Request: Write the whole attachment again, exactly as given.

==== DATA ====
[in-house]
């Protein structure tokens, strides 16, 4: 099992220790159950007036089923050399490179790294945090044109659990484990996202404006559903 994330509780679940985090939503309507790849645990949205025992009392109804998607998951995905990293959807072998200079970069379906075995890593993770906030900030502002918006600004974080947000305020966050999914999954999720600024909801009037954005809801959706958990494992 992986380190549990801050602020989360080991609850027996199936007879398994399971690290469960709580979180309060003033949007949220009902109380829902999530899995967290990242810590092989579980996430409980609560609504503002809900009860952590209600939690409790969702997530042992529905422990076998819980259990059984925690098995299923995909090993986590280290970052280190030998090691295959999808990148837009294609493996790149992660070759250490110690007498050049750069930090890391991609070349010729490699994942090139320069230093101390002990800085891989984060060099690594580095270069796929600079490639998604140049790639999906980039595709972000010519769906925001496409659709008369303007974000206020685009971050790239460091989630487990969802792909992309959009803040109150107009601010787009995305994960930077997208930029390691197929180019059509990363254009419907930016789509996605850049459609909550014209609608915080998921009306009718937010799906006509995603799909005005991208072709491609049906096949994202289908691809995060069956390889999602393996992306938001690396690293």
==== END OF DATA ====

[in-house]
């Protein structure tokens, strides 16, 4: 099992220790159950007036089923050399490179790294945090044109659990484990996202404006559903 994330509780679940985090939503309507790849645990949205025992009392109804998607998951995905990293959807072998200079970069379906075995890593993770906030900030502002918006600004974080947000305020966050999914999954999720600024909801009037954005809801959706958990494992 992986380190549990801050602020989360080991609850027996199936007879398994399971690290469960709580979180309060003033949007949220009902109380829902999530899995967290990242810590092989579980996430409980609560609504503002809900009860952590209600939690409790969702997530042992529905422990076998819980259990059984925690098995299923995909090993986590280290970052280190030998090691295959999808990148837009294609493996790149992660070759250490110690007498050049750069930090890391991609070349010729490699994942090139320069230093101390002990800085891989984060060099690594580095270069796929600079490639998604140049790639999906980039595709972000010519769906925001496409659709008369303007974000206020685009971050790239460091989630487990969802792909992309959009803040109150107009601010787009995305994960930077997208930029390691197929180019059509990363254009419907930016789509996605850049459609909550014209609608915080998921009306009718937010799906006509995603799909005005991208072709491609049906096949994202289908691809995060069956390889999602393996992306938001690396690293």